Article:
43. Vesicle ATP Receptor for motor protein Motor protein (ATP powered) Microtubule of cytoskeleton (a) Motor proteins that attach to receptors on organelles can “walk” the organelles along microtubules or, in some cases, microfilaments. Vesicles Microtubule 0.25 µm (b) Vesicles containing neurotransmitters migrate to the tips of nerve cell axons via the mechanism in (a). In this SEM of a squid giant axon, two  vesicles can be seen moving along a microtubule. (A separate part of the experiment provided the evidence that they were in fact moving.) Figure 6.21 A, B Cytoskeleton: Support, Motility, and Regulation • Involved in cell motility, which utilizes motor proteins • Railroad tracks for the cell, Trafficking of vesicles and organelles

  44. Cytoskeleton Three main types of fibers make up the cytoskeleton

  45. Cytoskeleton Table 6.1

  46. Microtubules • Microtubules • Shape the cell • Guide movement of organelles • Help separate the chromosome copies in dividing cells • The centrosome • Is considered to be a “microtubule-organizing center”

  47. Centrosome Microtubule Centrioles 0.25 µm Longitudinal section of one centriole Cross section of the other centriole Microtubules Figure 6.22 Centrosomes and Centrioles

  48. (b) Motion of cilia. Cilia have a back- and-forth motion that moves the cell in a direction perpendicular to the axis of the cilium. A dense nap of cilia, beating at a rate of about 40 to 60 strokes a second, covers this Colpidium, a freshwater protozoan (SEM). (a) Motion of flagella. A flagellum usually undulates, its snakelike motion driving a cell in the same direction as the axis of the flagellum. Propulsion of a human sperm cell is an example of flagellatelocomotion (LM). Direction of swimming Figure 6.23 1 µm Cilia and Flagella • Specialized arrangements of microtubules • Are locomotor appendages of some cells Direction of organism’s movement Direction of Active stroke Direction of Recovery stroke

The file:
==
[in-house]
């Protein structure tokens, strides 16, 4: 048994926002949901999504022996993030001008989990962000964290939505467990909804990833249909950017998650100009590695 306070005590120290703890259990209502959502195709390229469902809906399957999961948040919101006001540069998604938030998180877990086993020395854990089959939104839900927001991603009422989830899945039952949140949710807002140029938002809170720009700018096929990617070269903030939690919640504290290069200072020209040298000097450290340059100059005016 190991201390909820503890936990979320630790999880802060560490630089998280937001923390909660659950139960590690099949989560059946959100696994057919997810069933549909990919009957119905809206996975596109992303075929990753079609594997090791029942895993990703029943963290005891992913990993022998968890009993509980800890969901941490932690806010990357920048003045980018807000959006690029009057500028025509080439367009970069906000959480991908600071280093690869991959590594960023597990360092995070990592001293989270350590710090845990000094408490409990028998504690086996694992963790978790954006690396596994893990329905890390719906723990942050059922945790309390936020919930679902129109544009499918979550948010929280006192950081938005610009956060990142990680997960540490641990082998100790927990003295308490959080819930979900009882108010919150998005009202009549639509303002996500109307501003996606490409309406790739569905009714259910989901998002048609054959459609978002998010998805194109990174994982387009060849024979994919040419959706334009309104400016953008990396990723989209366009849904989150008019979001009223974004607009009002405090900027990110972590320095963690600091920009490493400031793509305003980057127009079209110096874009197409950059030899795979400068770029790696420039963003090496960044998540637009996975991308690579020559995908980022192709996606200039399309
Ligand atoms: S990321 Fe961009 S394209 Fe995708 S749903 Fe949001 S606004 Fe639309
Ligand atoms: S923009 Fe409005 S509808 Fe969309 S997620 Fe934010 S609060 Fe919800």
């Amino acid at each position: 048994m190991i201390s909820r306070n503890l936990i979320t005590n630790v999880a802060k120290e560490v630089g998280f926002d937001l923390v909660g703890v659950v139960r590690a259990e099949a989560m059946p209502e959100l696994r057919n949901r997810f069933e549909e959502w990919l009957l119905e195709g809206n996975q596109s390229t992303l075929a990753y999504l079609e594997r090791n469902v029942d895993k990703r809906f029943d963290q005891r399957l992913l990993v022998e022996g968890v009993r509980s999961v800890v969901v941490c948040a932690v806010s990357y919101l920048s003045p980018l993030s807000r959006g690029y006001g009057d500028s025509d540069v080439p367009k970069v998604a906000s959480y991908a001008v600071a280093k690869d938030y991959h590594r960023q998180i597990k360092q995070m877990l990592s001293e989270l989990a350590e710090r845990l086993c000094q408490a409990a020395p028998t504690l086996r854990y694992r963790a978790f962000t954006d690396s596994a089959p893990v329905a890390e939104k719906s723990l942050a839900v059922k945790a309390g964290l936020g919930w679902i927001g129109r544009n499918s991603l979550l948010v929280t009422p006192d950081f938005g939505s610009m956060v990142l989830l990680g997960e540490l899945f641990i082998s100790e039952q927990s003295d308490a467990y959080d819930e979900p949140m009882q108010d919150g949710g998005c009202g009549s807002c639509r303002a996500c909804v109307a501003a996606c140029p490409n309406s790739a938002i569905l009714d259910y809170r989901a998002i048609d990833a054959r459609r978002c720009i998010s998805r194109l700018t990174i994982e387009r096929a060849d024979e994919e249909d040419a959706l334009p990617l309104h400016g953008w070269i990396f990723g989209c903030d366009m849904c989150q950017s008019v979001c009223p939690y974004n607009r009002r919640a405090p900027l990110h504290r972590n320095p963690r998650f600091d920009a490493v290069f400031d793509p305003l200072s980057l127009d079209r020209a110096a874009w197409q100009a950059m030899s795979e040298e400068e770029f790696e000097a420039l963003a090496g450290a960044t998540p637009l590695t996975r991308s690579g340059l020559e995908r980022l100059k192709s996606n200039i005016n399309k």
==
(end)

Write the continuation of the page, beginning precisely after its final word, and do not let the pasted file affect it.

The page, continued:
49. Cilia and flagella share a common ultrastructure Cilia – shorter than flagella - more abundant/cell than flagella • Cilia – shorter than flagella • more abundant/ • cell than flagella Outer microtubule doublet Plasma membrane 0.1 µm Dynein arms Central microtubule Outer doublets cross-linking proteins inside Microtubules Radial spoke Plasma membrane (b) Cross-section through the Cilium shows “9+2” arrangement Of microtubules Basal body 0.5 µm 0.1 µm (a) A longitudinal section of cilium shows microtubules running the length of the structure Triplet Figure 6.24 A-C (c) Basel Body – (anchor) nine outer doublets of a cilium or flagellum exend into the basel body where each doublet joins another microtubule to form a ring of nine triplets Cross section of basal body

  50. Muscle cell Actin filament Myosin filament Myosin arm Myosin motors in muscle cell contraction. (a) Figure 6.27 A Microfilaments (Actin Filaments) • Found in microvilli and muscle cells • For cellular motility - Contain the protein myosin in addition to actin Microvillus Plasma membrane Microfilaments (actin filaments) Intermediate filaments 0.25 µm Figure 6.26